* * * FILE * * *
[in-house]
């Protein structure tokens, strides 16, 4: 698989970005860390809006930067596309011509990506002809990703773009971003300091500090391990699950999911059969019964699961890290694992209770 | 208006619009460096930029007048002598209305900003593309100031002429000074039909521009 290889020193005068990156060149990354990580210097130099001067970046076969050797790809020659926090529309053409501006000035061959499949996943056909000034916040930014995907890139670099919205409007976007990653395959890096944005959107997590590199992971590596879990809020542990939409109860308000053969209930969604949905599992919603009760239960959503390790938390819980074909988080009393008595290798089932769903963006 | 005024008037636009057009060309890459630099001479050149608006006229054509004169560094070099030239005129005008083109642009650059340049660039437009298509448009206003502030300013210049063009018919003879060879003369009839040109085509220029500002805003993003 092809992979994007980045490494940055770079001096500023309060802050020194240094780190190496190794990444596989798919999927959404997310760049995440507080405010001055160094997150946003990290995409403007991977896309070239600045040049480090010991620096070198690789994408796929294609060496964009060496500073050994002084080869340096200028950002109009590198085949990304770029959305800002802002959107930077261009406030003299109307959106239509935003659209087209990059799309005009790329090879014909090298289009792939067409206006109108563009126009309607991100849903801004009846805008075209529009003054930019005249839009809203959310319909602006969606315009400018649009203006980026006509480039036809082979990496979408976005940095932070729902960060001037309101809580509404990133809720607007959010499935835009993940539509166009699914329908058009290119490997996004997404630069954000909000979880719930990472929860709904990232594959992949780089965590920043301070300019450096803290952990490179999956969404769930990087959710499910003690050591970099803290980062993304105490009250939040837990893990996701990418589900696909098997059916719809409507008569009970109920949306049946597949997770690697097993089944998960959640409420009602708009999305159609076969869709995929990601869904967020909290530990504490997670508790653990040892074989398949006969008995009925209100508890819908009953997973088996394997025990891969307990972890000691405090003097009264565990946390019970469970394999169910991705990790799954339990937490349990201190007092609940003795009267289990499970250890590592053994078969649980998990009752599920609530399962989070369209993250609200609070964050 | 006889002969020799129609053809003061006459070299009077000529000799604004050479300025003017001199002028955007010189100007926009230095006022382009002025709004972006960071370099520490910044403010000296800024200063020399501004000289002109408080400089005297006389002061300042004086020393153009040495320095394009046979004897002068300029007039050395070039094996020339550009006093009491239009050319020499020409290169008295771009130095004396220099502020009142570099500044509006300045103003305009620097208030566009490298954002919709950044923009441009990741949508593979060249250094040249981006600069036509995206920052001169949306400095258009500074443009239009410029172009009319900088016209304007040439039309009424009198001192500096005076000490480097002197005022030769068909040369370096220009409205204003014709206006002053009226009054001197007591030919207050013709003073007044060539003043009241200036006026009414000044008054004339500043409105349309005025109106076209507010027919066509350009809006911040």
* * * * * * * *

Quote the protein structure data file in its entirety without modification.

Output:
[in-house]
């Protein structure tokens, strides 16, 4: 698989970005860390809006930067596309011509990506002809990703773009971003300091500090391990699950999911059969019964699961890290694992209770 | 208006619009460096930029007048002598209305900003593309100031002429000074039909521009 290889020193005068990156060149990354990580210097130099001067970046076969050797790809020659926090529309053409501006000035061959499949996943056909000034916040930014995907890139670099919205409007976007990653395959890096944005959107997590590199992971590596879990809020542990939409109860308000053969209930969604949905599992919603009760239960959503390790938390819980074909988080009393008595290798089932769903963006 | 005024008037636009057009060309890459630099001479050149608006006229054509004169560094070099030239005129005008083109642009650059340049660039437009298509448009206003502030300013210049063009018919003879060879003369009839040109085509220029500002805003993003 092809992979994007980045490494940055770079001096500023309060802050020194240094780190190496190794990444596989798919999927959404997310760049995440507080405010001055160094997150946003990290995409403007991977896309070239600045040049480090010991620096070198690789994408796929294609060496964009060496500073050994002084080869340096200028950002109009590198085949990304770029959305800002802002959107930077261009406030003299109307959106239509935003659209087209990059799309005009790329090879014909090298289009792939067409206006109108563009126009309607991100849903801004009846805008075209529009003054930019005249839009809203959310319909602006969606315009400018649009203006980026006509480039036809082979990496979408976005940095932070729902960060001037309101809580509404990133809720607007959010499935835009993940539509166009699914329908058009290119490997996004997404630069954000909000979880719930990472929860709904990232594959992949780089965590920043301070300019450096803290952990490179999956969404769930990087959710499910003690050591970099803290980062993304105490009250939040837990893990996701990418589900696909098997059916719809409507008569009970109920949306049946597949997770690697097993089944998960959640409420009602708009999305159609076969869709995929990601869904967020909290530990504490997670508790653990040892074989398949006969008995009925209100508890819908009953997973088996394997025990891969307990972890000691405090003097009264565990946390019970469970394999169910991705990790799954339990937490349990201190007092609940003795009267289990499970250890590592053994078969649980998990009752599920609530399962989070369209993250609200609070964050 | 006889002969020799129609053809003061006459070299009077000529000799604004050479300025003017001199002028955007010189100007926009230095006022382009002025709004972006960071370099520490910044403010000296800024200063020399501004000289002109408080400089005297006389002061300042004086020393153009040495320095394009046979004897002068300029007039050395070039094996020339550009006093009491239009050319020499020409290169008295771009130095004396220099502020009142570099500044509006300045103003305009620097208030566009490298954002919709950044923009441009990741949508593979060249250094040249981006600069036509995206920052001169949306400095258009500074443009239009410029172009009319900088016209304007040439039309009424009198001192500096005076000490480097002197005022030769068909040369370096220009409205204003014709206006002053009226009054001197007591030919207050013709003073007044060539003043009241200036006026009414000044008054004339500043409105349309005025109106076209507010027919066509350009809006911040």